Republican senator Tom Cotton of Arkansas said President Obama is "not providing the resources" to defeat the Islamic State in and that United States ought to send "a few thousand more" troops into Iraq to combat the terrorist group in that country.
"That's really a question, though, for our commanders to provide their best military judgment to the president to make a decision about the number and the types of troops that we need," he said. Cotton, who served in the Iraq War as an Army captain, added that there's "no doubt" the military needs more "specialized assets" in Iraq. "Whether they're special operations forces or intelligence experts to help defeat the Islamic State. That's the president's stated goal. He's not providing the resources to achieve it." Watch the video below:
Cotton also took aim at the recent question dogging Jeb Bush and other presidential candidates about the 2003 invasion of Iraq.
"There's been a lot of talk over the last two weeks about what we would have done in 2003 knowing what we know now," he said. "I think what's even more tragic is Barack Obama, knowing what he knew then in 2011, made the decision to withdraw all of our troops. Those troops were a critical component to training the Iraqi army, to maintaining its pluralistic nature, and preventing sectarian warfare from breaking out."
In a second segment, Cotton also discussed the debate over the PATRIOT Act and its provisions for the National Security Agency to use cell phone metadata to track potential terrorist communications in the United States. His fellow GOP senator Rand Paul took to the Senate floor Wednesday afternoon to protest the PATRIOT Act's reauthorization.
"What I believe is that a lot of the NSA's telephone metadata program is the result of misinformation spread by a traitor, Edward Snowden," Cotton said. "The NSA is not listening to anyone's phone calls. They're not reading any Americas's emails. They're collecting, simply, the data that your phone company already has and which you don't have a reasonable expectation of privacy so they can search that data quickly in the even of a terrorist plot. And there is no doubt that this program has stopped terrorist plots or helped investigate them."
"So basically, you totally disagree with Senator Rand Paul on this," CNN host Wolf Blitzer asked.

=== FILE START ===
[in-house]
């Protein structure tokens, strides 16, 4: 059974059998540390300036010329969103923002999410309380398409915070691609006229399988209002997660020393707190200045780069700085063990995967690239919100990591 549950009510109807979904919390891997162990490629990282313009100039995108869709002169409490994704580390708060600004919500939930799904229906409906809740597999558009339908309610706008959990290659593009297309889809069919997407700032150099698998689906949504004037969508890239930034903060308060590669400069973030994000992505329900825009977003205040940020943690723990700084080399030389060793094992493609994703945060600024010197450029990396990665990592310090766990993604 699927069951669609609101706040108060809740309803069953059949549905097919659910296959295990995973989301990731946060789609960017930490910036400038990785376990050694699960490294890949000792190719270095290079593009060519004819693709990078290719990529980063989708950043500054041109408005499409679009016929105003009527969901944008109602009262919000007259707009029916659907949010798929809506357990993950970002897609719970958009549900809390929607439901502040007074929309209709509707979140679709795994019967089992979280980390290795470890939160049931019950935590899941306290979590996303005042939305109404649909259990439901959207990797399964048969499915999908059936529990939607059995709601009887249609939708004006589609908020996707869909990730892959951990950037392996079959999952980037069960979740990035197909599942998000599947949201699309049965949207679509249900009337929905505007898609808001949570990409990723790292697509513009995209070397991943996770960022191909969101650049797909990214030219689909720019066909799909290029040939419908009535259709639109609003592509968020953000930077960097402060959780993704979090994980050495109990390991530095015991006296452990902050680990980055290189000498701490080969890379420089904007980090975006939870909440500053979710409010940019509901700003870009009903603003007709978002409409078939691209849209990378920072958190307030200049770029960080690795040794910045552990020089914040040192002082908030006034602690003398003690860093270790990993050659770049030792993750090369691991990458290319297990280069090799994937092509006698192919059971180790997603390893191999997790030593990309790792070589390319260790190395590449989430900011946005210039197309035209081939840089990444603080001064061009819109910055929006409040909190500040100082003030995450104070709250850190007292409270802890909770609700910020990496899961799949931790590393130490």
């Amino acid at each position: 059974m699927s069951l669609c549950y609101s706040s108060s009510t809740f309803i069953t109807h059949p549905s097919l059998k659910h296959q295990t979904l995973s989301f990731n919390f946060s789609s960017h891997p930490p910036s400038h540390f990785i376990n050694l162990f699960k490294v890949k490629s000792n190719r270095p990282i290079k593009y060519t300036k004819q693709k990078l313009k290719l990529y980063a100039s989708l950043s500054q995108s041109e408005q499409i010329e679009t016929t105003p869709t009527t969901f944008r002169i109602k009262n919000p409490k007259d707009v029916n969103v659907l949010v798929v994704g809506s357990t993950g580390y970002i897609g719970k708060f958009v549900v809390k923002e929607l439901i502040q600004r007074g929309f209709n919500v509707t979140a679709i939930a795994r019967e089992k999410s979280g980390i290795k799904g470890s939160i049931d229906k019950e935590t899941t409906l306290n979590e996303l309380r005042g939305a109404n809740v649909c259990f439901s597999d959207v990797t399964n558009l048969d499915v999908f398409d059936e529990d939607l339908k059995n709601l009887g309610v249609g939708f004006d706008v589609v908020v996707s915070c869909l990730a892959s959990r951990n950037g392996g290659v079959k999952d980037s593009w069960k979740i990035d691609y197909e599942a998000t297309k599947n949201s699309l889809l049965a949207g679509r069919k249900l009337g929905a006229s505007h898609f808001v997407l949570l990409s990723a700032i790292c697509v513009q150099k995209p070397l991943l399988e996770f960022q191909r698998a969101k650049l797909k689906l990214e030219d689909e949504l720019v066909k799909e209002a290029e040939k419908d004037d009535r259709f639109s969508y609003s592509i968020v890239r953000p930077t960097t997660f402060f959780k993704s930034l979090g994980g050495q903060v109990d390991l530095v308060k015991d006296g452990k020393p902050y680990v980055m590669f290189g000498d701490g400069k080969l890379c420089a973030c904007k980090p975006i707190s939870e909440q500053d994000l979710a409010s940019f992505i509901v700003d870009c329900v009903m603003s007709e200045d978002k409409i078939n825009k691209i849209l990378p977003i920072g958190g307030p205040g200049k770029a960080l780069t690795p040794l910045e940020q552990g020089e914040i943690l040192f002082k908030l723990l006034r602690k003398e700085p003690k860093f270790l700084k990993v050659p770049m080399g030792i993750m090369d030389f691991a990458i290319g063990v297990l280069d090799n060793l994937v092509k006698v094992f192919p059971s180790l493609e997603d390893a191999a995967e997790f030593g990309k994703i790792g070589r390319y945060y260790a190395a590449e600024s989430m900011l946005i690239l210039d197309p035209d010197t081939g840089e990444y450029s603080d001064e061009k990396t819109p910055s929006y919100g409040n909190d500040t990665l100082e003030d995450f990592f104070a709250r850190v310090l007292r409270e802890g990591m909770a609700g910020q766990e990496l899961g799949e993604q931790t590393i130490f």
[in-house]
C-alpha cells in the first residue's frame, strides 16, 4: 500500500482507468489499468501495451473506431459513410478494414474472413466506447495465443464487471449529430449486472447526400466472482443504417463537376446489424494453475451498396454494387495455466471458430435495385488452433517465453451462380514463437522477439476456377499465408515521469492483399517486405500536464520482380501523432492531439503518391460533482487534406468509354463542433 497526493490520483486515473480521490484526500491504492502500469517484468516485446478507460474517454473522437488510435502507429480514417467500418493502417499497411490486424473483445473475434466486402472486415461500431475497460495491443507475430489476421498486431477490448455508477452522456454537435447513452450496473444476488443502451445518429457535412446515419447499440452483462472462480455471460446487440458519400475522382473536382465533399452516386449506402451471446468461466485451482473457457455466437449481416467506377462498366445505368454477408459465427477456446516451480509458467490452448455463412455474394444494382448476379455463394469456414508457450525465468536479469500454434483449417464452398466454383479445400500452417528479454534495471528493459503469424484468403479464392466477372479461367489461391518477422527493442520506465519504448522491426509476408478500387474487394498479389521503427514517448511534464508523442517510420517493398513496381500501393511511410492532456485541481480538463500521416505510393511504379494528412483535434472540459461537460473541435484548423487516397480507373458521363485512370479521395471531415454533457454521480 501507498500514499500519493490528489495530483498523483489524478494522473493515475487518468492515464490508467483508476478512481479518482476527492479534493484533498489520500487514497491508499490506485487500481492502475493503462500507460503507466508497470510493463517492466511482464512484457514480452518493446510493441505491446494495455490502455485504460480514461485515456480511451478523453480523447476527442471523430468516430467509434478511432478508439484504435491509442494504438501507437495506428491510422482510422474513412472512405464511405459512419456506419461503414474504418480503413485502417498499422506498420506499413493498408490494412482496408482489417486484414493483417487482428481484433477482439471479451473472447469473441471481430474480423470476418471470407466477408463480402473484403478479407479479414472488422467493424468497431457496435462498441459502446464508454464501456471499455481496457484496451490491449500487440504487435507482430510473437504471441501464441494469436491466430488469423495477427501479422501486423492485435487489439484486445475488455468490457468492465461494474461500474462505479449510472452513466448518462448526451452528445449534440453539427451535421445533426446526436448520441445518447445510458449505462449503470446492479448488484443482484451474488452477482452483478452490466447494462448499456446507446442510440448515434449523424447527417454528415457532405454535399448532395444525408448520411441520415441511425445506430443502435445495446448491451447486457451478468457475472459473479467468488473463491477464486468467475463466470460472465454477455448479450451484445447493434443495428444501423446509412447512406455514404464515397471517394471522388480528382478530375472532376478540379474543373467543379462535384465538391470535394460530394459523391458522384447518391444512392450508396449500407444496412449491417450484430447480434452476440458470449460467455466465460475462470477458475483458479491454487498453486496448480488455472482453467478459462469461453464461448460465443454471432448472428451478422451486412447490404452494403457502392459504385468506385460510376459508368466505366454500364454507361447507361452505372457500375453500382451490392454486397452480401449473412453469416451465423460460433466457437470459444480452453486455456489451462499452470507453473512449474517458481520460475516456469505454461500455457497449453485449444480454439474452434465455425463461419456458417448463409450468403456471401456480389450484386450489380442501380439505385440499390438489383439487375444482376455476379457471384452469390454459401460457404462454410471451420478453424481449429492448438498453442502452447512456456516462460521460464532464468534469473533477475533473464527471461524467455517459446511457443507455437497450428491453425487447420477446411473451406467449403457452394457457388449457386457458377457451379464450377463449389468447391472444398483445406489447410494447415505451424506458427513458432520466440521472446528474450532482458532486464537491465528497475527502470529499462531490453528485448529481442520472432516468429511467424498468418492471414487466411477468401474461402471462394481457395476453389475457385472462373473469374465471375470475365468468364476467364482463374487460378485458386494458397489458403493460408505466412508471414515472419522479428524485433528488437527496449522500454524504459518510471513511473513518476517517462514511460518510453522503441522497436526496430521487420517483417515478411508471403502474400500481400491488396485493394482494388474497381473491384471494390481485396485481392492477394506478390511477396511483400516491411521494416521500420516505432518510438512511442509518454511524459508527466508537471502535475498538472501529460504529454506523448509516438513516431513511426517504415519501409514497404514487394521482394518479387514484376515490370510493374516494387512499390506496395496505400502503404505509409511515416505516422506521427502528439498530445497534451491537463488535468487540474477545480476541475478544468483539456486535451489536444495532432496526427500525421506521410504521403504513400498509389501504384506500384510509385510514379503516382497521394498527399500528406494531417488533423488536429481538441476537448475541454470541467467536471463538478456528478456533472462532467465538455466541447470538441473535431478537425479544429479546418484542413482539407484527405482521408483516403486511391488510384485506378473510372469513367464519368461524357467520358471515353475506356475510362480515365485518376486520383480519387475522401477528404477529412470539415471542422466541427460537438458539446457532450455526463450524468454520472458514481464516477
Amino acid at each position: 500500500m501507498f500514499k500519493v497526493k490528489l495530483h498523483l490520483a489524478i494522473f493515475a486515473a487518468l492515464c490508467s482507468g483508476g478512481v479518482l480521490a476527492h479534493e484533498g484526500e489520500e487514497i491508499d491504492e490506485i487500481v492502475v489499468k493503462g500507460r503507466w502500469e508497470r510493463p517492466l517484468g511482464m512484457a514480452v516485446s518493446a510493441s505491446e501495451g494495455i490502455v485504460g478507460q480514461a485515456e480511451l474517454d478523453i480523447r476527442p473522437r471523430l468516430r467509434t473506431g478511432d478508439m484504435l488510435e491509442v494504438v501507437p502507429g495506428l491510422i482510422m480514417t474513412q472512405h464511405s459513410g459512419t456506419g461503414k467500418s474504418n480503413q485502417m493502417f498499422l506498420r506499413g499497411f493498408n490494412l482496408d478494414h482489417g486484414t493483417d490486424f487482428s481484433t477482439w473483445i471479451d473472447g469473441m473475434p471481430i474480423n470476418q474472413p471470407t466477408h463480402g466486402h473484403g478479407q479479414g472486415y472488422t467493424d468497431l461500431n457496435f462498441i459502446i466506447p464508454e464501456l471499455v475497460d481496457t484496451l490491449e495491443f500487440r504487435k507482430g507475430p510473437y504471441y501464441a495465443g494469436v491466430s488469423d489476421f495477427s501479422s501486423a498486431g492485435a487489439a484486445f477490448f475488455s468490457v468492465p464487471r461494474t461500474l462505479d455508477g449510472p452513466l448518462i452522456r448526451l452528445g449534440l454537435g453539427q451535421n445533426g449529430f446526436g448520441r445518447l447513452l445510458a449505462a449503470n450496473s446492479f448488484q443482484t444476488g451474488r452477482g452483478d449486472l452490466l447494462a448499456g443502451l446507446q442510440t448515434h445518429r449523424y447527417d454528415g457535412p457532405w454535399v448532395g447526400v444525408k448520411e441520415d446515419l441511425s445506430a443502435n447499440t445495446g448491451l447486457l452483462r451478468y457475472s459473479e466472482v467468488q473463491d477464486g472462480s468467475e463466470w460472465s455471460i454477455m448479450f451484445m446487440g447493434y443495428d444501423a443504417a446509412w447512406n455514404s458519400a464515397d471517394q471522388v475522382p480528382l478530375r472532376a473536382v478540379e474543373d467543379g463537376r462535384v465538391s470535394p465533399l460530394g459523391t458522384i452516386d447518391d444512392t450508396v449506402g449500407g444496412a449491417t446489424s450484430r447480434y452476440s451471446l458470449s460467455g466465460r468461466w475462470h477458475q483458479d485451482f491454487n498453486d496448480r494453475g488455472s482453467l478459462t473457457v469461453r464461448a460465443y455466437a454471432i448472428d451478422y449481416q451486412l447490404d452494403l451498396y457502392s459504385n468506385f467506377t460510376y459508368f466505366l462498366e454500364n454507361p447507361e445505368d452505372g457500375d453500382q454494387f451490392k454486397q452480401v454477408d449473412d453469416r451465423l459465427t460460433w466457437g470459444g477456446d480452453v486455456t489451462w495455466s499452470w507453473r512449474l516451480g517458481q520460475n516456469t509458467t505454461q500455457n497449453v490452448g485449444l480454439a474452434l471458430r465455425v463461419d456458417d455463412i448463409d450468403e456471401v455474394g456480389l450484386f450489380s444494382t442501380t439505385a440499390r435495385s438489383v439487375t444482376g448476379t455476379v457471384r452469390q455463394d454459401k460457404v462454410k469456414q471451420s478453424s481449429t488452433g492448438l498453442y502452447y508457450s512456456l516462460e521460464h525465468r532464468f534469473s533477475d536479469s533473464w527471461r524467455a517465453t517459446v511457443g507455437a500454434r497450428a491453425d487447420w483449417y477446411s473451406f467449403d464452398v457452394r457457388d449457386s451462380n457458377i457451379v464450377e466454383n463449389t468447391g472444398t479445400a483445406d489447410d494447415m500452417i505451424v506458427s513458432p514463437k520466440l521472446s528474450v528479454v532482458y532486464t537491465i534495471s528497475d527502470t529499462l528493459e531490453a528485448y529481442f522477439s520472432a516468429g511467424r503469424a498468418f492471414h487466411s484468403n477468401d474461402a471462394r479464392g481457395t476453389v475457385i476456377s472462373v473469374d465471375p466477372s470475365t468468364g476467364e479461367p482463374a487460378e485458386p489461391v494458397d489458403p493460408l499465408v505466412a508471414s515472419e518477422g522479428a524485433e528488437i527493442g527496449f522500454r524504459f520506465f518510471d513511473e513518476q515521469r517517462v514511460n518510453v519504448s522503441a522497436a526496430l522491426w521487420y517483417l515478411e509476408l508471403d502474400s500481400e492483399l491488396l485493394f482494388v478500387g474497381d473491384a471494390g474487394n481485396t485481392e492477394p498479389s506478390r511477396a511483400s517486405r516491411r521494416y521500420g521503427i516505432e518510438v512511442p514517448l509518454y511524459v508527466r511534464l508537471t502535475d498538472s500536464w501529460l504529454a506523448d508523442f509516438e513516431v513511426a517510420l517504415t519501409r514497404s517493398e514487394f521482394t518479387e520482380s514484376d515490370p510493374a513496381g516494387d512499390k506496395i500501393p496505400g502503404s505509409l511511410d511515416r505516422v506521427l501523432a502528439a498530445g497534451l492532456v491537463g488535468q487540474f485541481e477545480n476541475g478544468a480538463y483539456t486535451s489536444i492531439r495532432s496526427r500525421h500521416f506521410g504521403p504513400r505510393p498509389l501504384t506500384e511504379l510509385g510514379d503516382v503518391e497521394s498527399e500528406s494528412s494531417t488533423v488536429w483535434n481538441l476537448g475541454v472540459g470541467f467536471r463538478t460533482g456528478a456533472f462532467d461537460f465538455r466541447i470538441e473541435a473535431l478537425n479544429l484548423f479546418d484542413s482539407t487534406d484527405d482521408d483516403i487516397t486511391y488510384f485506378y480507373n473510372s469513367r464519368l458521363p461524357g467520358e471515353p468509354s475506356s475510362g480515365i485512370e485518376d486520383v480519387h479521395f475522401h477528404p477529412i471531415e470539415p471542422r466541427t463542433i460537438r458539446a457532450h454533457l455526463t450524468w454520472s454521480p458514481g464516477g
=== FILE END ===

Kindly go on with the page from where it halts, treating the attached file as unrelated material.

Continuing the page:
"I firmly disagree," Cotton said. Watch that video below:
The Veterans Affairs secretary lied about serving in the special forces, a report in the Huffington Post alleges.
"Robert McDonald, the secretary of veterans affairs, wrongly claimed in a videotaped comment earlier this year that he served in special operations forces, the most elite units in the armed forces, when his military service of five years was spent almost entirely with the 82nd Airborne Division during the late 1970s," the report reads.
The WEEKLY STANDARD podcast with editor William Kristol on the supposed "good failure" the Obama administration is touting in their failed effort to save the late James Foley, who was brutally killed by ISIS.
Yesterday, in response to the news that jihadi savages had killed an American journalist on YouTube, the Obama administration revealed that there had been a special forces operation that attempted and failed to rescue James Foley. For the life of me, I can't figure out why this was necessary information to reveal, beyond the fact that it was a cheap way of convincing the American people that Obama had been concerned about Foley's plight.
The Washington Post provides a look at the anonymous (so far) Navy SEAL who killed Osama bin Laden, based on descriptions of the elite special ops unit from retired members:
A trio of former Navy SEALs — Eric Greitens, Richard Marcinko and Stew Smith — helped us fill in the blanks, drawing from their experiences to develop a kind of composite sketch of an elusive historic figure in real time.